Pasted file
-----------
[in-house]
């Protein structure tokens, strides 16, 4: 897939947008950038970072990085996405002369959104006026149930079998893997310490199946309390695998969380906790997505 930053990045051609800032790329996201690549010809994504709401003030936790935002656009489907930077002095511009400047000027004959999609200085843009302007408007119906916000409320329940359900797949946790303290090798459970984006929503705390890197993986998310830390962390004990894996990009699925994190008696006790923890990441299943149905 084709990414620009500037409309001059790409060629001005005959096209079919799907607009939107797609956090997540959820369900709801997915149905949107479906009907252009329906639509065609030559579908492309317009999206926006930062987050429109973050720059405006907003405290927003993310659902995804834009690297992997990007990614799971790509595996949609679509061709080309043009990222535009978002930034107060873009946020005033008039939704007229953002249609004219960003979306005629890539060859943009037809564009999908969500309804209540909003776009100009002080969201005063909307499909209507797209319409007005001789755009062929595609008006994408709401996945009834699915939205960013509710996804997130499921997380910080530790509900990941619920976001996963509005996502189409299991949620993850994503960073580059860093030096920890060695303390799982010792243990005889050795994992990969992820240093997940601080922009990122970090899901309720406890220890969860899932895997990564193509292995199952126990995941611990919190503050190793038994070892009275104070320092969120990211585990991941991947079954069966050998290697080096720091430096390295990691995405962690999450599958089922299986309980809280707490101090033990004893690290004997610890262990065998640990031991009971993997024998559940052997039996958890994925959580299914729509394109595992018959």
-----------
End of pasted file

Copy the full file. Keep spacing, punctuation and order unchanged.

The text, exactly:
[in-house]
């Protein structure tokens, strides 16, 4: 897939947008950038970072990085996405002369959104006026149930079998893997310490199946309390695998969380906790997505 930053990045051609800032790329996201690549010809994504709401003030936790935002656009489907930077002095511009400047000027004959999609200085843009302007408007119906916000409320329940359900797949946790303290090798459970984006929503705390890197993986998310830390962390004990894996990009699925994190008696006790923890990441299943149905 084709990414620009500037409309001059790409060629001005005959096209079919799907607009939107797609956090997540959820369900709801997915149905949107479906009907252009329906639509065609030559579908492309317009999206926006930062987050429109973050720059405006907003405290927003993310659902995804834009690297992997990007990614799971790509595996949609679509061709080309043009990222535009978002930034107060873009946020005033008039939704007229953002249609004219960003979306005629890539060859943009037809564009999908969500309804209540909003776009100009002080969201005063909307499909209507797209319409007005001789755009062929595609008006994408709401996945009834699915939205960013509710996804997130499921997380910080530790509900990941619920976001996963509005996502189409299991949620993850994503960073580059860093030096920890060695303390799982010792243990005889050795994992990969992820240093997940601080922009990122970090899901309720406890220890969860899932895997990564193509292995199952126990995941611990919190503050190793038994070892009275104070320092969120990211585990991941991947079954069966050998290697080096720091430096390295990691995405962690999450599958089922299986309980809280707490101090033990004893690290004997610890262990065998640990031991009971993997024998559940052997039996958890994925959580299914729509394109595992018959």